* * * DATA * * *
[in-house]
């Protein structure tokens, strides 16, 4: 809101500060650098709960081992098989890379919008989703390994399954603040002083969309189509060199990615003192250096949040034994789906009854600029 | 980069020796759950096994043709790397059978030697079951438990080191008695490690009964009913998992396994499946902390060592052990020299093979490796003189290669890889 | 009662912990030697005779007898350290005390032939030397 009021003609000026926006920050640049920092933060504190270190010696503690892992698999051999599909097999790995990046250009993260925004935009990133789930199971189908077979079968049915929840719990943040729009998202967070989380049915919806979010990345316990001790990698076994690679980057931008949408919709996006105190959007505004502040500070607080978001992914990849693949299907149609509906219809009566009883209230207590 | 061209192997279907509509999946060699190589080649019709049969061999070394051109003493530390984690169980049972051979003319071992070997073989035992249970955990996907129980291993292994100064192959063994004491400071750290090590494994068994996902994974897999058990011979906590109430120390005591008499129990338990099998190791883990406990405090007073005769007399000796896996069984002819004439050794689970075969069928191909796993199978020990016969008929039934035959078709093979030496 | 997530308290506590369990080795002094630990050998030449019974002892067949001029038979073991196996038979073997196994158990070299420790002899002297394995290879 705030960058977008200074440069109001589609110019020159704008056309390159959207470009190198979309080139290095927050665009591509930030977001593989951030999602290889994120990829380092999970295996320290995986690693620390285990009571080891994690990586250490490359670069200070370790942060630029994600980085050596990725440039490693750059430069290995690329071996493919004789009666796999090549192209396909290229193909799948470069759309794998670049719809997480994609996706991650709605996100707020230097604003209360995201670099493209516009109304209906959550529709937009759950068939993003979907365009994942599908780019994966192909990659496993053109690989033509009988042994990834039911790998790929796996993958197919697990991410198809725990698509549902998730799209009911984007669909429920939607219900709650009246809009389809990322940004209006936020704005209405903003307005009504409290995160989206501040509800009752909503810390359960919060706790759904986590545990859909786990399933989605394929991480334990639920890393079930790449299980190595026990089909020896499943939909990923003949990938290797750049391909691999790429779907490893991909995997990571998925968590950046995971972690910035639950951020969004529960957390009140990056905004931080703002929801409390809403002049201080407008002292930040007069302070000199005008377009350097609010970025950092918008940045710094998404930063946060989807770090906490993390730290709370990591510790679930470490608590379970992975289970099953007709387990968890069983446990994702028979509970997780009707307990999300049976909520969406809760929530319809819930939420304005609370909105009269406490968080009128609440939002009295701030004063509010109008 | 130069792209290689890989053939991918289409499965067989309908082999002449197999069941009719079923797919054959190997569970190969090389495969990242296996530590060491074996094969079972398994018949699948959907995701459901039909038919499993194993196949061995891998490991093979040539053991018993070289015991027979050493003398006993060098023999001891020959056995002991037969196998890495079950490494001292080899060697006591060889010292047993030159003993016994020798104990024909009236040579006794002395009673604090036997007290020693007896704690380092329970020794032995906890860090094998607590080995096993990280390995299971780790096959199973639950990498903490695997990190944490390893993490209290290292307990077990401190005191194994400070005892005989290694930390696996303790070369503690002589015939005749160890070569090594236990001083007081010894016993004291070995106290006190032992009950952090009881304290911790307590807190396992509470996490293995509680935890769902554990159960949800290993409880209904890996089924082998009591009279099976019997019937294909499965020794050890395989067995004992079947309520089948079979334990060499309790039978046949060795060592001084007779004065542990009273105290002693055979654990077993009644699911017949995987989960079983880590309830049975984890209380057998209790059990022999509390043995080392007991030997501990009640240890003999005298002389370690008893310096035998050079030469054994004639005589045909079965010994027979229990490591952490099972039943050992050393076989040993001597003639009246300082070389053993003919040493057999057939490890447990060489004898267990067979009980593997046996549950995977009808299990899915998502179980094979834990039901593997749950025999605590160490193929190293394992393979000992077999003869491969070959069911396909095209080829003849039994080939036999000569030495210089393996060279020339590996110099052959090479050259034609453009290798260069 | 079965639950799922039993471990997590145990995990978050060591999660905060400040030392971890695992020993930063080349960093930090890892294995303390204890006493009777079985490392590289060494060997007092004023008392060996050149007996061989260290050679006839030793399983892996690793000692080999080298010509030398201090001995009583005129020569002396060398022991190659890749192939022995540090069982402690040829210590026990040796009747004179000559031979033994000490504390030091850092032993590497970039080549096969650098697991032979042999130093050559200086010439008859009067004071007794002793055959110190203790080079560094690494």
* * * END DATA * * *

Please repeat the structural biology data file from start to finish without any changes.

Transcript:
[in-house]
């Protein structure tokens, strides 16, 4: 809101500060650098709960081992098989890379919008989703390994399954603040002083969309189509060199990615003192250096949040034994789906009854600029 | 980069020796759950096994043709790397059978030697079951438990080191008695490690009964009913998992396994499946902390060592052990020299093979490796003189290669890889 | 009662912990030697005779007898350290005390032939030397 009021003609000026926006920050640049920092933060504190270190010696503690892992698999051999599909097999790995990046250009993260925004935009990133789930199971189908077979079968049915929840719990943040729009998202967070989380049915919806979010990345316990001790990698076994690679980057931008949408919709996006105190959007505004502040500070607080978001992914990849693949299907149609509906219809009566009883209230207590 | 061209192997279907509509999946060699190589080649019709049969061999070394051109003493530390984690169980049972051979003319071992070997073989035992249970955990996907129980291993292994100064192959063994004491400071750290090590494994068994996902994974897999058990011979906590109430120390005591008499129990338990099998190791883990406990405090007073005769007399000796896996069984002819004439050794689970075969069928191909796993199978020990016969008929039934035959078709093979030496 | 997530308290506590369990080795002094630990050998030449019974002892067949001029038979073991196996038979073997196994158990070299420790002899002297394995290879 705030960058977008200074440069109001589609110019020159704008056309390159959207470009190198979309080139290095927050665009591509930030977001593989951030999602290889994120990829380092999970295996320290995986690693620390285990009571080891994690990586250490490359670069200070370790942060630029994600980085050596990725440039490693750059430069290995690329071996493919004789009666796999090549192209396909290229193909799948470069759309794998670049719809997480994609996706991650709605996100707020230097604003209360995201670099493209516009109304209906959550529709937009759950068939993003979907365009994942599908780019994966192909990659496993053109690989033509009988042994990834039911790998790929796996993958197919697990991410198809725990698509549902998730799209009911984007669909429920939607219900709650009246809009389809990322940004209006936020704005209405903003307005009504409290995160989206501040509800009752909503810390359960919060706790759904986590545990859909786990399933989605394929991480334990639920890393079930790449299980190595026990089909020896499943939909990923003949990938290797750049391909691999790429779907490893991909995997990571998925968590950046995971972690910035639950951020969004529960957390009140990056905004931080703002929801409390809403002049201080407008002292930040007069302070000199005008377009350097609010970025950092918008940045710094998404930063946060989807770090906490993390730290709370990591510790679930470490608590379970992975289970099953007709387990968890069983446990994702028979509970997780009707307990999300049976909520969406809760929530319809819930939420304005609370909105009269406490968080009128609440939002009295701030004063509010109008 | 130069792209290689890989053939991918289409499965067989309908082999002449197999069941009719079923797919054959190997569970190969090389495969990242296996530590060491074996094969079972398994018949699948959907995701459901039909038919499993194993196949061995891998490991093979040539053991018993070289015991027979050493003398006993060098023999001891020959056995002991037969196998890495079950490494001292080899060697006591060889010292047993030159003993016994020798104990024909009236040579006794002395009673604090036997007290020693007896704690380092329970020794032995906890860090094998607590080995096993990280390995299971780790096959199973639950990498903490695997990190944490390893993490209290290292307990077990401190005191194994400070005892005989290694930390696996303790070369503690002589015939005749160890070569090594236990001083007081010894016993004291070995106290006190032992009950952090009881304290911790307590807190396992509470996490293995509680935890769902554990159960949800290993409880209904890996089924082998009591009279099976019997019937294909499965020794050890395989067995004992079947309520089948079979334990060499309790039978046949060795060592001084007779004065542990009273105290002693055979654990077993009644699911017949995987989960079983880590309830049975984890209380057998209790059990022999509390043995080392007991030997501990009640240890003999005298002389370690008893310096035998050079030469054994004639005589045909079965010994027979229990490591952490099972039943050992050393076989040993001597003639009246300082070389053993003919040493057999057939490890447990060489004898267990067979009980593997046996549950995977009808299990899915998502179980094979834990039901593997749950025999605590160490193929190293394992393979000992077999003869491969070959069911396909095209080829003849039994080939036999000569030495210089393996060279020339590996110099052959090479050259034609453009290798260069 | 079965639950799922039993471990997590145990995990978050060591999660905060400040030392971890695992020993930063080349960093930090890892294995303390204890006493009777079985490392590289060494060997007092004023008392060996050149007996061989260290050679006839030793399983892996690793000692080999080298010509030398201090001995009583005129020569002396060398022991190659890749192939022995540090069982402690040829210590026990040796009747004179000559031979033994000490504390030091850092032993590497970039080549096969650098697991032979042999130093050559200086010439008859009067004071007794002793055959110190203790080079560094690494």